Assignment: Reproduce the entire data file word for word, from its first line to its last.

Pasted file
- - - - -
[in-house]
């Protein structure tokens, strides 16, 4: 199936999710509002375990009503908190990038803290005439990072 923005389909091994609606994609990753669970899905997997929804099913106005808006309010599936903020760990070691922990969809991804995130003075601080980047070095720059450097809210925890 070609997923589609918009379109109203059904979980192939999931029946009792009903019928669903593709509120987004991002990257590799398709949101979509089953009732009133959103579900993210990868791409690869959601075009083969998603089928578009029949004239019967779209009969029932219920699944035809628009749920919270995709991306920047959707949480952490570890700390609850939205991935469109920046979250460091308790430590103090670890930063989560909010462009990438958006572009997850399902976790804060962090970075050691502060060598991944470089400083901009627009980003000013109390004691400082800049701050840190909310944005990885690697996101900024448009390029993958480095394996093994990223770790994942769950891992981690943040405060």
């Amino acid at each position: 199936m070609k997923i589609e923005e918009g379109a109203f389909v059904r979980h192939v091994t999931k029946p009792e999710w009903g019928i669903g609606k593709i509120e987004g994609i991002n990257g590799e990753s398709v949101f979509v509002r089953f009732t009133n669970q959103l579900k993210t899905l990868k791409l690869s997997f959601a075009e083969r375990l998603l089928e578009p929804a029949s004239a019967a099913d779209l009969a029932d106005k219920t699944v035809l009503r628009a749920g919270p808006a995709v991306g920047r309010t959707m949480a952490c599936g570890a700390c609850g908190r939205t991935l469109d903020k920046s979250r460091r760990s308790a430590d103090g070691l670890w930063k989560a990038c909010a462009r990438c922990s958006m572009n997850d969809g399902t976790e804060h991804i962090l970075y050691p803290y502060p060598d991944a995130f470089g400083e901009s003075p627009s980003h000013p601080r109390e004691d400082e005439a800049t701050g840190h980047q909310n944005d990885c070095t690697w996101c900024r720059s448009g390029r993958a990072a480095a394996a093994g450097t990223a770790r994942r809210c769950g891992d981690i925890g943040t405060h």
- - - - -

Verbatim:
[in-house]
């Protein structure tokens, strides 16, 4: 199936999710509002375990009503908190990038803290005439990072 923005389909091994609606994609990753669970899905997997929804099913106005808006309010599936903020760990070691922990969809991804995130003075601080980047070095720059450097809210925890 070609997923589609918009379109109203059904979980192939999931029946009792009903019928669903593709509120987004991002990257590799398709949101979509089953009732009133959103579900993210990868791409690869959601075009083969998603089928578009029949004239019967779209009969029932219920699944035809628009749920919270995709991306920047959707949480952490570890700390609850939205991935469109920046979250460091308790430590103090670890930063989560909010462009990438958006572009997850399902976790804060962090970075050691502060060598991944470089400083901009627009980003000013109390004691400082800049701050840190909310944005990885690697996101900024448009390029993958480095394996093994990223770790994942769950891992981690943040405060």
């Amino acid at each position: 199936m070609k997923i589609e923005e918009g379109a109203f389909v059904r979980h192939v091994t999931k029946p009792e999710w009903g019928i669903g609606k593709i509120e987004g994609i991002n990257g590799e990753s398709v949101f979509v509002r089953f009732t009133n669970q959103l579900k993210t899905l990868k791409l690869s997997f959601a075009e083969r375990l998603l089928e578009p929804a029949s004239a019967a099913d779209l009969a029932d106005k219920t699944v035809l009503r628009a749920g919270p808006a995709v991306g920047r309010t959707m949480a952490c599936g570890a700390c609850g908190r939205t991935l469109d903020k920046s979250r460091r760990s308790a430590d103090g070691l670890w930063k989560a990038c909010a462009r990438c922990s958006m572009n997850d969809g399902t976790e804060h991804i962090l970075y050691p803290y502060p060598d991944a995130f470089g400083e901009s003075p627009s980003h000013p601080r109390e004691d400082e005439a800049t701050g840190h980047q909310n944005d990885c070095t690697w996101c900024r720059s448009g390029r993958a990072a480095a394996a093994g450097t990223a770790r994942r809210c769950g891992d981690i925890g943040t405060h």